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‘Family values’ New York conservative banned from having interns after sexually harassing staffer

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A New York Conservative Party lawmaker has been sanctioned for conducting a sexual relationship with a staffer and then retaliating against him when he broke off the affair and accused her of sexual harassment.

A bipartisan ethics panel sent a letter of admonishment to Angela Wozniak, a Cheektowaga conservative, and banned her from employing interns at the conclusion of an investigation that began in July, reported The Buffalo News.

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The legislative panel also named an independent investigator to survey employees in Wozniak’s office every six months.

Wozniak, who turns 29 on Friday, was elected in 2011 to succeed former Assemblyman Dennis Gabryszak in the wake of the Democratic lawmaker’s own sexual harassment scandal.

“She ran on a platform of family values based on the conduct of her predecessor,” said Monica Wallace, a Democrat who hopes to face Wozniak in the November election. “I hope to restore voters’ confidence in their government and be a leader they can be proud of.”

The affair between Wozniak, a married mother of one, and her legislative director Elias Farah began as a consensual relationship in early June, the panel found.

She continued to pursue a relationship with Farah after the staffer ended the affair later that month, and Wozniak then confessed to her husband.

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The ethics committee learned of sexual harassment allegations July 2 and instructed an outside investigative firm to launch a probe.

The committee warned Wozniak in August not to retaliate against Farah or potential witnesses in the probe, but investigators said she barred her former lover from working in her Cheektowaga office or attending community events.

The panel also found that Wozniak had made false statements about his job performance to someone who had recommended him for another position.

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Wozniak’s lawyer later released the accuser’s name to the media and threatened legal action “against anyone who maliciously defamed her.”

Investigators were unable to prove “quid quo pro” or “hostile work environment” sexual harassment, but the panel unanimously agreed Wozniak showed “incredibly poor judgment” by conducting the affair and then trying to damage Farah’s reputation.

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Bill Barr and Trump desperately want to blame Antifa for violence — but they’re coming up dry so far

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President Donald Trump has turned his wrath on Antifa during the George Floyd protests, demanding Antifa be labeled a terrorist organization and accusing the movement of committing acts of violence at demonstrations. But journalists William Bredderman and Spencer Ackerman, in the Daily Beast, threw cold this week on efforts to blame the leftist group.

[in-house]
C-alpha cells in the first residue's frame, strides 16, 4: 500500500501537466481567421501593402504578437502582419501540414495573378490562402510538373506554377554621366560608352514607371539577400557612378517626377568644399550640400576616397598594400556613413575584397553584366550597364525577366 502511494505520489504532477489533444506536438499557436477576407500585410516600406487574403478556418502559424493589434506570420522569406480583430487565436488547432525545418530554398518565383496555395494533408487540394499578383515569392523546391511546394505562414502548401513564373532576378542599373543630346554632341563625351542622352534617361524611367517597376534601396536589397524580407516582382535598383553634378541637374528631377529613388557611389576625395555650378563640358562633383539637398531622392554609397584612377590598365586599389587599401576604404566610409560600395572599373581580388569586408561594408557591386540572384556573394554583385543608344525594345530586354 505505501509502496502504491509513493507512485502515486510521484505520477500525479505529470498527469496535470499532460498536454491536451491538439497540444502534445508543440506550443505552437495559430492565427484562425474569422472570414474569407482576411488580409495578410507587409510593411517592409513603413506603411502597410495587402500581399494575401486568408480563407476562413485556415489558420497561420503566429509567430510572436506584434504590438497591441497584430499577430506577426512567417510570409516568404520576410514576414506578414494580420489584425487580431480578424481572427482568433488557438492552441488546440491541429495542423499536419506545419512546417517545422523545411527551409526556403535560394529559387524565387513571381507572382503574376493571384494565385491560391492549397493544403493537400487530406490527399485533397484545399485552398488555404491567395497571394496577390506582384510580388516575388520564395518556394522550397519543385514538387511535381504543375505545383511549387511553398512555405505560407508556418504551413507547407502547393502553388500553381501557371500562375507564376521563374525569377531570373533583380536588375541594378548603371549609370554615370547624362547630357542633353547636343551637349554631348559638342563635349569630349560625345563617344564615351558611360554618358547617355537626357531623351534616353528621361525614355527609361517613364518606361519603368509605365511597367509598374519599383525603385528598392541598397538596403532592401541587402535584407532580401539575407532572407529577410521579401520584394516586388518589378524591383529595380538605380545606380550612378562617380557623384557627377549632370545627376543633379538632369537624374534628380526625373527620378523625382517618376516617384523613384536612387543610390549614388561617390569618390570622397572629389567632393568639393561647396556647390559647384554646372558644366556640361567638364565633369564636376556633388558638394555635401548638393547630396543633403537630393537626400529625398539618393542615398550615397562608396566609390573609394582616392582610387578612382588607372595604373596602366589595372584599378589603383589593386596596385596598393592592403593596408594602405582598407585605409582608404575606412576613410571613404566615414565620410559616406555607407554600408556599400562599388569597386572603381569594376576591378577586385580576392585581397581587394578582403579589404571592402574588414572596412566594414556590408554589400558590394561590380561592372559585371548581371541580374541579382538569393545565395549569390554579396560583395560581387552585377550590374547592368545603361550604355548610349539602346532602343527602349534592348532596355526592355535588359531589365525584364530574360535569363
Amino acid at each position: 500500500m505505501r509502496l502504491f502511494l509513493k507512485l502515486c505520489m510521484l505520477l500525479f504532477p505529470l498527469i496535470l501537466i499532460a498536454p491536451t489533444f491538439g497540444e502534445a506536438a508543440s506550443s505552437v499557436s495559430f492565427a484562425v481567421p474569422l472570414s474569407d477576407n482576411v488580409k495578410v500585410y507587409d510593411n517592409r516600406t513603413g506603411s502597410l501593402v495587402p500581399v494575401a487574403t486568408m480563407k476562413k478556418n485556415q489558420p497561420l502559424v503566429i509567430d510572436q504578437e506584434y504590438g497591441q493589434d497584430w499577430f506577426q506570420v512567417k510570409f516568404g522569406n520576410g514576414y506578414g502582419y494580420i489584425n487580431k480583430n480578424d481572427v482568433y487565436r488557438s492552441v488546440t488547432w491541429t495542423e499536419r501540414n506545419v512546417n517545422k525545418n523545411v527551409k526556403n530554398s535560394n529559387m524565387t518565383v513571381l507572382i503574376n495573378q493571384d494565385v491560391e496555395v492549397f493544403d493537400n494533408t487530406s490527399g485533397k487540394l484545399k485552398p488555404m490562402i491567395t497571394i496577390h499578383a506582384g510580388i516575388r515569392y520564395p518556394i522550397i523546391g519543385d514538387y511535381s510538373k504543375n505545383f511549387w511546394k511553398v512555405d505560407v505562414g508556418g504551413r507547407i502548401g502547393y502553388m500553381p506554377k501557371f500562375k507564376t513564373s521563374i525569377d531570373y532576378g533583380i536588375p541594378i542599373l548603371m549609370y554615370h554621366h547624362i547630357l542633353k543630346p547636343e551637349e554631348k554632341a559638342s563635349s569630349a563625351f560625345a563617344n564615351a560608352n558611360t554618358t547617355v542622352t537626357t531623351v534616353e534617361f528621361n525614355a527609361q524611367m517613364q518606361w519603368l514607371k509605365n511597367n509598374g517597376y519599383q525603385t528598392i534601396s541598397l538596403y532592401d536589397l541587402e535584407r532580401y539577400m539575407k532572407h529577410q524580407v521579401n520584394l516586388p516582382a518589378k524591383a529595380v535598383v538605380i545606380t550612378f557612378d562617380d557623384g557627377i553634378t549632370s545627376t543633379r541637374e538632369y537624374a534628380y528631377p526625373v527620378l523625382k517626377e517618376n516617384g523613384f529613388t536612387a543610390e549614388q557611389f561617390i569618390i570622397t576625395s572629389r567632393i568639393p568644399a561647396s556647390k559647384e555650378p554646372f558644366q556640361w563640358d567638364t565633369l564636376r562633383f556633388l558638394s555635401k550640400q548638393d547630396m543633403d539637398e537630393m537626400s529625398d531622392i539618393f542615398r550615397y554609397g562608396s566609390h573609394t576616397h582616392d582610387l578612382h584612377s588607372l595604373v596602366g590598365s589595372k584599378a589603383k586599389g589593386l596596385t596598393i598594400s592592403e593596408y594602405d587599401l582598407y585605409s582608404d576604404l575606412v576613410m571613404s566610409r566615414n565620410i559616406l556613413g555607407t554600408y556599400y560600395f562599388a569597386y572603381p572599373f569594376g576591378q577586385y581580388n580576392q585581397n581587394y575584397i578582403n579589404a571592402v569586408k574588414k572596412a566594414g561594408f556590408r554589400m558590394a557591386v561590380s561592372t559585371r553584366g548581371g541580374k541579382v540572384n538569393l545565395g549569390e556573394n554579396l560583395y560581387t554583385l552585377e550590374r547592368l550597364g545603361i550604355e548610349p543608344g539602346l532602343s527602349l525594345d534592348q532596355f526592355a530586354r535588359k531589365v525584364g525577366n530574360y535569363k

They found that “none of the 22 criminal complaints representing the first wave of protest charges mention Antifa in any way.”

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2020 Election

Fox News poll spells doom for GOP in Arizona

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The GOP's chances in Arizona have not looked this bad in years.

This article first appeared in Salon.

A new Fox News poll of registered voters in the Grand Canyon State shows Democrat Mark Kelly miles ahead of Republican Sen. Martha McSally — 50% to 37% — with 8% undecided.

Further, McSally's problems appear to come from within her own party. While Kelly enjoys the support of nearly 90% of Democrats, only 73% of Arizona Republicans back McSally.

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Trump may come to regret his big celebration of a small dip in unemployment

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Though the unemployment rate remains in the double-digits, the official unemployment numbers are slightly lower than economists expected, prompting self-congratulations by President Donald Trump.

This article first appeared in Salon.

But experts say celebration is premature.

Indeed, the Bureau of Labor Statistics reported that the unemployment rate fell from 14.7 percent in April to 13.3 percent in May as the economy added 2.5 million jobs. The high April number was the worst that the American workforce had seen since monthly record-keeping began in 1948, and almost certainly the worst since the Great Depression. White House economic adviser Kevin Hassett predicted last month that unemployment would rise above 20 percent, a view that was widely shared by economists.

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